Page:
Muxu.Muxu Methodology from A to Z
The inspiration for this article came from a recent discussion with our friend Hugo Fauquenoi, where we realised that teams don’t share enough about how they organise themselves and their production cycles. Establishing a methodology for working processes can be a tricky subject and there is clearly no one-size-fits-all approach. Despite bumps along the way, we feel it’s something that we’ve managed to streamline successfully: our projects go smoothly, and all parties — clients and our team — seem happy. In this article, we aim to explore our methodology, for anyone involved in design processes who might be looking to learn from the experiences of others. That said, our insights are by no means prescriptive, and we’re always keen to hear feedback!
The first step in a successful production cycle is working with the right people. We’ve spoken about the Muxu.Muxu team in previous articles, but the same is also true of clients. Our clients generally come to us by recommendation, which is a good way of ensuring that they share the same values as people with whom we have previously collaborated. We’ll start off with a long phone call or meeting, where the aim is to understand who the client is, what they do and why, their experiences with other agencies, their design needs and the value we could bring to their project. We’ll also talk about our fees and our working processes: everything should be transparent at this early stage, to avoid potential disappointment later down the line. This works both ways: before signing any contract or estimate, we’ll check that all members of the Muxu.Muxu team are enthusiastic. If we get the feeling that the client or their project is not a good fit, we won’t pursue it.
We’ll then go to the client’s premises for the project kick-off. This is a chance to meet the teams, that is to say, those people who will feel first-hand the impact of any branding or identity work we’ll do. This is also a chance for us to see the client’s working environment. How they work with their employees can speak volumes about the values a client will bring to the collaboration.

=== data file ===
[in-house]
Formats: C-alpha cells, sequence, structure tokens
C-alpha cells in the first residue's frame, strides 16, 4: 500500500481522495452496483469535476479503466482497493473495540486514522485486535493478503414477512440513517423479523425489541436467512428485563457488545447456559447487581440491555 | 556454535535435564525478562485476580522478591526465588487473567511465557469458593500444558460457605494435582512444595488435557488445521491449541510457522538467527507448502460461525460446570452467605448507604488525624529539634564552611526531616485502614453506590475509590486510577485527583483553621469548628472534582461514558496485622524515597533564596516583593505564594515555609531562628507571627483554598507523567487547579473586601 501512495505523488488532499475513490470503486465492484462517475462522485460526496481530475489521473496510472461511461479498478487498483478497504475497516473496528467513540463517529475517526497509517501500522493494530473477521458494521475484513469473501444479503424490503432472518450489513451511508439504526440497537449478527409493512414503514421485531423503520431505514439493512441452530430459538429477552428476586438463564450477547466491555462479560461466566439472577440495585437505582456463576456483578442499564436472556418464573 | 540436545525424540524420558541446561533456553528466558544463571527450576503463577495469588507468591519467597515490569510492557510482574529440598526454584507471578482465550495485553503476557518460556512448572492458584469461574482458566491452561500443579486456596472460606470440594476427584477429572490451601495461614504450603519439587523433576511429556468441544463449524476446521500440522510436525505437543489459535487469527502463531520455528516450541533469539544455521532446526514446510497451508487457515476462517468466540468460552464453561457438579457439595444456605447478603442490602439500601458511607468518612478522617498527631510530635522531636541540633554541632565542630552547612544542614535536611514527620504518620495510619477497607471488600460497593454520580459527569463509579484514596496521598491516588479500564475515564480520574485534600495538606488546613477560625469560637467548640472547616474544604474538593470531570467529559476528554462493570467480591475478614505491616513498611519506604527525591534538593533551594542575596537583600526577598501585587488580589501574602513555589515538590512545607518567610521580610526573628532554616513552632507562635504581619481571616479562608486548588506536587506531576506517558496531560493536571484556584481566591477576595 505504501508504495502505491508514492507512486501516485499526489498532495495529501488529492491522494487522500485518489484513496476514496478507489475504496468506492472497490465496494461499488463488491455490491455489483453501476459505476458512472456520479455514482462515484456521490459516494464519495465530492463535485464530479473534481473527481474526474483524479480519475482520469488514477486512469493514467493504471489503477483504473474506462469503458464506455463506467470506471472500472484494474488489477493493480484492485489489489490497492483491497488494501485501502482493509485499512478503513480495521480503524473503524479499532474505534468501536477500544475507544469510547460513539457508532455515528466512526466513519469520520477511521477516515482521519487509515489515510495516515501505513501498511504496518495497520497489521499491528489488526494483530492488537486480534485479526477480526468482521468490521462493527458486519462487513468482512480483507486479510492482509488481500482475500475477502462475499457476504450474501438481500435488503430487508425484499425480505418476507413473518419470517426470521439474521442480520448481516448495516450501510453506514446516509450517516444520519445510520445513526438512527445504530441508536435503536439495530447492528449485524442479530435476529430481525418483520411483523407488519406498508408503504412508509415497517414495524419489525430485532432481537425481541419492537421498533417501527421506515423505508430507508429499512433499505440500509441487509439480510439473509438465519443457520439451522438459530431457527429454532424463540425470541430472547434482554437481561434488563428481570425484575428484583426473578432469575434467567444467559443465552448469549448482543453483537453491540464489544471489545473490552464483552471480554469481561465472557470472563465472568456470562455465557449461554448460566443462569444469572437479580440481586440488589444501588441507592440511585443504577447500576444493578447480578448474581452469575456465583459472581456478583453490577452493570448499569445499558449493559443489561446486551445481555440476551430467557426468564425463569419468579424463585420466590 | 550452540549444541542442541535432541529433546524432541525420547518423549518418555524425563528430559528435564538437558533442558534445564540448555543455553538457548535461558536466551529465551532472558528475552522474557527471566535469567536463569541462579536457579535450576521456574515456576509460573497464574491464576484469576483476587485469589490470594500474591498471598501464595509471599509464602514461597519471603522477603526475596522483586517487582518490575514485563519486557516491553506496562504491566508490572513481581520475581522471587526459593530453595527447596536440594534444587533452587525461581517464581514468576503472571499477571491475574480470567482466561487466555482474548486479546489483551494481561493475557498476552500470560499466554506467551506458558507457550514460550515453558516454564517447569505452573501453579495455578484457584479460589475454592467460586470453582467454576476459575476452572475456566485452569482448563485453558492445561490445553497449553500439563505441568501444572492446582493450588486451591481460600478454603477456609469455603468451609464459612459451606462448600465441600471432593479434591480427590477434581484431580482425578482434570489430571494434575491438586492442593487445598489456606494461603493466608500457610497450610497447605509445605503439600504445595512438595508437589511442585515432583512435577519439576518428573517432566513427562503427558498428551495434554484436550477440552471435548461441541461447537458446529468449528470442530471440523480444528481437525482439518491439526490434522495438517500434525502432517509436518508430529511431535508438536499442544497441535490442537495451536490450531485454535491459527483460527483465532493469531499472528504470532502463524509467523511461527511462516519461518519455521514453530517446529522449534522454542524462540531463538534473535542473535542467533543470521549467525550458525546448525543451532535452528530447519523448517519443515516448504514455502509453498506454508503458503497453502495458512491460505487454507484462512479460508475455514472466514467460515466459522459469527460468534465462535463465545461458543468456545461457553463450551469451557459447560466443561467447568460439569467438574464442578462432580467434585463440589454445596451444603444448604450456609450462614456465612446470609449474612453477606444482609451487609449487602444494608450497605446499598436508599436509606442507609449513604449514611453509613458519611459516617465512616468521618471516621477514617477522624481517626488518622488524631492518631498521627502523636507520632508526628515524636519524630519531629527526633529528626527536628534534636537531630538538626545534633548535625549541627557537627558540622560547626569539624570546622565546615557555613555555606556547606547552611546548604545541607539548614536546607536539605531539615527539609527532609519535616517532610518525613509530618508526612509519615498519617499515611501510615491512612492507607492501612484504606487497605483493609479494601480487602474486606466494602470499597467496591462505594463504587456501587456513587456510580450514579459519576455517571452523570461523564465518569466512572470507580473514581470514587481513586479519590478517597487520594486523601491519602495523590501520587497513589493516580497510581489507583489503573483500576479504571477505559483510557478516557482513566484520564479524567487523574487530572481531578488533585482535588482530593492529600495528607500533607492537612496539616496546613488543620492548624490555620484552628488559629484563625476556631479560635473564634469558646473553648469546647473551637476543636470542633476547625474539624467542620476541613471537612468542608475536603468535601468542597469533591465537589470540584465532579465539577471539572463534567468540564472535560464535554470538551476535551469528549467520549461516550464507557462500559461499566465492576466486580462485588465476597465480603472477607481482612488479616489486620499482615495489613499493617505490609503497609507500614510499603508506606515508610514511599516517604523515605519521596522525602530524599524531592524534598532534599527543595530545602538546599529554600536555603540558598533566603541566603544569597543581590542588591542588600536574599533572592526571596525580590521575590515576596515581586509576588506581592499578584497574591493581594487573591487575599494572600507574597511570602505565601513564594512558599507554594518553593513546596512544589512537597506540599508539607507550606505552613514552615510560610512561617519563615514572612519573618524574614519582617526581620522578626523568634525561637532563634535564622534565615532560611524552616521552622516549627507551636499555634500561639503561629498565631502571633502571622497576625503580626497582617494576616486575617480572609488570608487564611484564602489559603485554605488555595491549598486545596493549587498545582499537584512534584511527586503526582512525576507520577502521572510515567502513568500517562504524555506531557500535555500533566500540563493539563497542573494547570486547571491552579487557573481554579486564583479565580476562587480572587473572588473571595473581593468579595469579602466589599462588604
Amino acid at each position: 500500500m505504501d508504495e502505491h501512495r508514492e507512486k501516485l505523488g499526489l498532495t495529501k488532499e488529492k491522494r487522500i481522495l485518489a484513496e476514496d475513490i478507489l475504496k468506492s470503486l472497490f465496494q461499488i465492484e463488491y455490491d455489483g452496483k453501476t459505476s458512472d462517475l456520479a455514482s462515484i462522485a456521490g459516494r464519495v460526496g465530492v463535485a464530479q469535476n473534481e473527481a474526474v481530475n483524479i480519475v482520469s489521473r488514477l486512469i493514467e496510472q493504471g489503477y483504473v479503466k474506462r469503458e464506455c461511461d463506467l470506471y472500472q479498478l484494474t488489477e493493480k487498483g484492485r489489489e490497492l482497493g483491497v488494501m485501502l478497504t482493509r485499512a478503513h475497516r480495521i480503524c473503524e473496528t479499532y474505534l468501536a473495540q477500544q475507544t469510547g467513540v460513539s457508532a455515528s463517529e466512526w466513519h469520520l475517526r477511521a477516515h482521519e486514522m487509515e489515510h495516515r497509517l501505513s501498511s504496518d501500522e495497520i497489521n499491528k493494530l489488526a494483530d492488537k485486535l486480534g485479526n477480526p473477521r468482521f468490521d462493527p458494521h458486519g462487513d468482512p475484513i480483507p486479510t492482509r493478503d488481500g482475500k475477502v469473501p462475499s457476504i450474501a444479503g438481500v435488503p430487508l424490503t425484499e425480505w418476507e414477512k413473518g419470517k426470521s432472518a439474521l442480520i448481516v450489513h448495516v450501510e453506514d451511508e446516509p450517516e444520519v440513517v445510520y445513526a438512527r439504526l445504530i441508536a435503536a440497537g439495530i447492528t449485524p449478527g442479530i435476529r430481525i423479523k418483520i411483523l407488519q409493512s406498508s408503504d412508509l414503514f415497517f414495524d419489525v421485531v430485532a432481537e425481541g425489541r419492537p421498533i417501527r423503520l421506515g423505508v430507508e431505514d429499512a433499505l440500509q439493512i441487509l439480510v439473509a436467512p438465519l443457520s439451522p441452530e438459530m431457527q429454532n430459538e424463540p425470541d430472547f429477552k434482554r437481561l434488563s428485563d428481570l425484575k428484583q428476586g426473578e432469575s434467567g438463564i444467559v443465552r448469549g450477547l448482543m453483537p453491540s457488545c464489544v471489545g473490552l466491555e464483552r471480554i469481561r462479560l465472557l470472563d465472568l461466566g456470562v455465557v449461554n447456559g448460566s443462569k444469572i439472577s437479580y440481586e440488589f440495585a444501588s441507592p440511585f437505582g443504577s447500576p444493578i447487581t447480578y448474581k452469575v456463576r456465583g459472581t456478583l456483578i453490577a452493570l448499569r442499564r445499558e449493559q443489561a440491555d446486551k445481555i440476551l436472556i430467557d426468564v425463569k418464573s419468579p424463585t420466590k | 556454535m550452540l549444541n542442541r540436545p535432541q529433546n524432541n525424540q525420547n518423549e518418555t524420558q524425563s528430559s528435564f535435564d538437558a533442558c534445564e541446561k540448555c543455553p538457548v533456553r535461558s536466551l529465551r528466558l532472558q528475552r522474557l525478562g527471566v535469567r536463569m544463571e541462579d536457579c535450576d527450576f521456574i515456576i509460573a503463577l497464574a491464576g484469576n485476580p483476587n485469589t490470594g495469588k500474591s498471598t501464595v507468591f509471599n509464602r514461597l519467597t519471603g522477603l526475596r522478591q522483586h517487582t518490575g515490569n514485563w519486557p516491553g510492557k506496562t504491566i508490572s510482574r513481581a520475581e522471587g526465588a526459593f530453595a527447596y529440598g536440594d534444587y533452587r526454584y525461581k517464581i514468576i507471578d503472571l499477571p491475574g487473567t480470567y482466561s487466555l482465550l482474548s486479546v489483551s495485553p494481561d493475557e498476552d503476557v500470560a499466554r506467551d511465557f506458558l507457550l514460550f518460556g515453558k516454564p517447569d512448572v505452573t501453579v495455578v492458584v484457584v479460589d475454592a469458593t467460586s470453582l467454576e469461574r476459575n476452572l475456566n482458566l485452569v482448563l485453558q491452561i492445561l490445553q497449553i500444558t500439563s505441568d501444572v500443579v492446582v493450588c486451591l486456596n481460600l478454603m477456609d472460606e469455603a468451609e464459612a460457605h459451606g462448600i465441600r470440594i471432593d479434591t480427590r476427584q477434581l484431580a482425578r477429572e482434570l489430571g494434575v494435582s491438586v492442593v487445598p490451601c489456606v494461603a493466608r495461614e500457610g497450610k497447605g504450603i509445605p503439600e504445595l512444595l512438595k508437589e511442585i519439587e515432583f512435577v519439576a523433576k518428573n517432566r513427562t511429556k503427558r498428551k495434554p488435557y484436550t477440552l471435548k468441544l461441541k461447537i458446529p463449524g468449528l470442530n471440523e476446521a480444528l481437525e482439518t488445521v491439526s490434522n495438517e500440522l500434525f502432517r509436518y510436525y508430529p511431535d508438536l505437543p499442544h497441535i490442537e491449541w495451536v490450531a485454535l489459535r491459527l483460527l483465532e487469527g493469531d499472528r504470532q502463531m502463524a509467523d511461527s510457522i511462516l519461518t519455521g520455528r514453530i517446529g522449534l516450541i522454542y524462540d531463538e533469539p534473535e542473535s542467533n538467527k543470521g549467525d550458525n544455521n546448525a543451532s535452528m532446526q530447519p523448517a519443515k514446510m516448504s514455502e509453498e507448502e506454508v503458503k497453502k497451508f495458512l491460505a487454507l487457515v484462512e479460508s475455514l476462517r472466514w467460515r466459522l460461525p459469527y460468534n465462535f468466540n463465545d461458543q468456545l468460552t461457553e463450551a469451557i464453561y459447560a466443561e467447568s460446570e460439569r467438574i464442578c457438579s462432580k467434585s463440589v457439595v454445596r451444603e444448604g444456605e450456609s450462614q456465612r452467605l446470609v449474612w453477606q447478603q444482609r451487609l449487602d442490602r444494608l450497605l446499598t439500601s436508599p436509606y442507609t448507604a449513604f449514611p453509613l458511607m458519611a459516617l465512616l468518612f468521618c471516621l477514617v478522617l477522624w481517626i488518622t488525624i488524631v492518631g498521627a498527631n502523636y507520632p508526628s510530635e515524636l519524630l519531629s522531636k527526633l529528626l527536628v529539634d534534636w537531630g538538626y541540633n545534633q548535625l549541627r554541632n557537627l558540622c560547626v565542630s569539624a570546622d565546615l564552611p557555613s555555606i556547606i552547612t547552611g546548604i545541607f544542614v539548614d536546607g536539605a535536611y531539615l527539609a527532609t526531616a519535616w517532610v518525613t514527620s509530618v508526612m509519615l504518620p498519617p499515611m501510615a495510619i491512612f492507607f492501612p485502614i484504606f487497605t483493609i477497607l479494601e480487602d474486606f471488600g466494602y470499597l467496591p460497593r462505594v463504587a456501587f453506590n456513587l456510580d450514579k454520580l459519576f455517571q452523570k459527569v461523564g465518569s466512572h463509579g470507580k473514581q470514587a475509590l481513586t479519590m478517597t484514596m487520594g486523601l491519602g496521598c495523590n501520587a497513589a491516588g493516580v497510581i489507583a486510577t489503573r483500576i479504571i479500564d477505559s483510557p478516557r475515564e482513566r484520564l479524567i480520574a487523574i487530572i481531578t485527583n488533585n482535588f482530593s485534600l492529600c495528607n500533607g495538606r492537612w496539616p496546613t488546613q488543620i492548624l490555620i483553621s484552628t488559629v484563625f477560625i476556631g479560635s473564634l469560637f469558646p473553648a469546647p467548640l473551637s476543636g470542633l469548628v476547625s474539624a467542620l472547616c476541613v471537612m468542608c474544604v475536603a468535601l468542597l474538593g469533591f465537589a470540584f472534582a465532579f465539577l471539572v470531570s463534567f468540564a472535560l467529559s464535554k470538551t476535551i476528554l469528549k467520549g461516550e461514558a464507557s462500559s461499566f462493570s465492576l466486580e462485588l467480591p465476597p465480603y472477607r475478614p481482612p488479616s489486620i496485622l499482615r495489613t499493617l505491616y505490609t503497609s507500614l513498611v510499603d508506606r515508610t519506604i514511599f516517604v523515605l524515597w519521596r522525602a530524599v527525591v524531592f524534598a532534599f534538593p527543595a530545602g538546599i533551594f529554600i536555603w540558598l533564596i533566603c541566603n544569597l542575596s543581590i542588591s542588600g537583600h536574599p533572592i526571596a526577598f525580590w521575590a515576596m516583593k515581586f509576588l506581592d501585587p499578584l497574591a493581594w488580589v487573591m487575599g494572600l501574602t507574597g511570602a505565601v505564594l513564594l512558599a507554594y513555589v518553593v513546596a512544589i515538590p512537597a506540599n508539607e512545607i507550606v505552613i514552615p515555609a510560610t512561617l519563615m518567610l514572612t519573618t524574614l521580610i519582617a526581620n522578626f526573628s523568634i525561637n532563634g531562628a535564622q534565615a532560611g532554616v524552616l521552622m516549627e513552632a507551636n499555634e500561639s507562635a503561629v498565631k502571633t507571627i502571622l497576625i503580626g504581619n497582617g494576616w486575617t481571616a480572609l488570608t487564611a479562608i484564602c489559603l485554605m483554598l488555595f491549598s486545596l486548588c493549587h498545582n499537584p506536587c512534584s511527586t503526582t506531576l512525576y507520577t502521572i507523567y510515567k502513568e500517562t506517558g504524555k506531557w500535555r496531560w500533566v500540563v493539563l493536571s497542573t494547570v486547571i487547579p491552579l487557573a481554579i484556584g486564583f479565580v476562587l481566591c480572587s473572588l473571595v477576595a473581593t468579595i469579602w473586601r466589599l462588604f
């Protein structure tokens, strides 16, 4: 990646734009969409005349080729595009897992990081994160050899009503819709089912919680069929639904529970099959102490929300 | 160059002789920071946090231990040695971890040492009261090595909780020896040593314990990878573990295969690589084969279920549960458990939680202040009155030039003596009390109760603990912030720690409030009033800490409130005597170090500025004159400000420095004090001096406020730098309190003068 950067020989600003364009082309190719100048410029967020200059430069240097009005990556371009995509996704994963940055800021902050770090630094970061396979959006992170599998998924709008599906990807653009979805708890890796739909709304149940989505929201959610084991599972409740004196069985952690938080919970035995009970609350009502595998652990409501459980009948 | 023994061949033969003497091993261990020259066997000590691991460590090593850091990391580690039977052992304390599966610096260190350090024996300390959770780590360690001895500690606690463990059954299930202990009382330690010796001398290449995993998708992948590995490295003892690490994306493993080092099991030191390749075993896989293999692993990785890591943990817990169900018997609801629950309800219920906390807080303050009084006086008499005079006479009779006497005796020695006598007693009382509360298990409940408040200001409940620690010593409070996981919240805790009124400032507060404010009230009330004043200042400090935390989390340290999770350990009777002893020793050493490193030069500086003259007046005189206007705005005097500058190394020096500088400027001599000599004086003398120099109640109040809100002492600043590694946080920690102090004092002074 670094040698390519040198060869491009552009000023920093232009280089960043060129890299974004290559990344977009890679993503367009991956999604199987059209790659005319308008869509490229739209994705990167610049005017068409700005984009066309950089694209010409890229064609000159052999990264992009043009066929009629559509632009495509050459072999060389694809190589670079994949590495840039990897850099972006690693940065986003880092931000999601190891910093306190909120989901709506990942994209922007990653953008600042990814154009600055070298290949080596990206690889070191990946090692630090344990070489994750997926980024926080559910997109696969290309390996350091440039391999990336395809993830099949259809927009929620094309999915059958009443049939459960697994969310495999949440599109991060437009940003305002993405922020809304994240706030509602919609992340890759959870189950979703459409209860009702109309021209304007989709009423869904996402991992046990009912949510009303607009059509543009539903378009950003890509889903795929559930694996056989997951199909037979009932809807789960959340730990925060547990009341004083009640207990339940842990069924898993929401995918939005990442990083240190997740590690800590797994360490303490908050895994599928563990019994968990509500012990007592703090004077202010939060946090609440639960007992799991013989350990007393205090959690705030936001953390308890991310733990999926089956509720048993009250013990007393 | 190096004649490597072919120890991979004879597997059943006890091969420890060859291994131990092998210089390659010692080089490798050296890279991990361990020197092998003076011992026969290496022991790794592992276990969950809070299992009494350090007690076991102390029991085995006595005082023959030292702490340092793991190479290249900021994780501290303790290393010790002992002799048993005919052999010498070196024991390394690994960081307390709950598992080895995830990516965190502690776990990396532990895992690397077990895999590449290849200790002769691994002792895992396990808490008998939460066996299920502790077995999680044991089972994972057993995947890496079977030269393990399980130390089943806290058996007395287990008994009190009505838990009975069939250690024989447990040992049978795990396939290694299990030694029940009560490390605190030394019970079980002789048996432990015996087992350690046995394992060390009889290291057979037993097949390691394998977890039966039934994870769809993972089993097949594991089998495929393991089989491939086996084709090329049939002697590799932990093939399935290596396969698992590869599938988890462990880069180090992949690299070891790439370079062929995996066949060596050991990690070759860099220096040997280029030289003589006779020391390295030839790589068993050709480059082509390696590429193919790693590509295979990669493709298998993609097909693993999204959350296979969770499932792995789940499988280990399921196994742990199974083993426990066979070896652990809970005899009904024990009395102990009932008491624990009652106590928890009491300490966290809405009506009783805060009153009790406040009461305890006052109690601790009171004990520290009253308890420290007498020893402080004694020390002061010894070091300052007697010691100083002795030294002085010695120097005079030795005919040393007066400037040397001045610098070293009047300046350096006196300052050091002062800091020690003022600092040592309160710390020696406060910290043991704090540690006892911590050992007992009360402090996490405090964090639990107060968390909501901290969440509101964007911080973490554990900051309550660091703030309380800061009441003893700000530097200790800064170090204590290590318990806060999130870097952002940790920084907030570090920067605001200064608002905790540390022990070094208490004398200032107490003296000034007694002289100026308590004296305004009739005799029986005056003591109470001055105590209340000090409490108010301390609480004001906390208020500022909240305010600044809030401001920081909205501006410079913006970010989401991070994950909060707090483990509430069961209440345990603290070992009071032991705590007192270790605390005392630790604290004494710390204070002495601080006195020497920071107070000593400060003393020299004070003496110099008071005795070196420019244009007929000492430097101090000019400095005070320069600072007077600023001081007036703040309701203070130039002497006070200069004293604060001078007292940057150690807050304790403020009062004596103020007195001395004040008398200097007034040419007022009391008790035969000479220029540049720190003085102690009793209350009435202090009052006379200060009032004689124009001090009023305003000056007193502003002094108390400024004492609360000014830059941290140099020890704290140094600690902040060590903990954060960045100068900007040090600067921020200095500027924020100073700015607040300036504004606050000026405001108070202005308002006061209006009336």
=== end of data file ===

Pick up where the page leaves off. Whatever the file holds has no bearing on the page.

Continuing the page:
There are no rules as to what a client may consult us for — some seek full design-project management, others want us to work with their internal developers and designers. The way we communicate can thus vary. In the first scenario, we maintain permanent dialogue with the client. In the second, we temporarily become part of their internal team. Flexibility is key: it’s good to have global, guiding methodology, but there needs to be room for manoeuvre to account for the specificities of each project and the client’s needs.
Either way, we’ll generally spend 1–2 hours on-site to discuss the scope of the project and the objectives. At this phase, we’ll listen more than we’ll talk. Importantly, from this point on, all communication is followed up with a short, written summary detailing what has been said, any feedback, and the next steps and objectives.
Shortly following kick-off, we embark on a sprint phase lasting 2 to 3 weeks. As soon as possible within this sprint, we try to organise a short meeting to try and share some initial mock-ups. We prefer to send over lots of ideas early on: it’s better to make any mistakes earlier in the production cycle, rather than later. The more ideas we send over, the more feedback we can gather.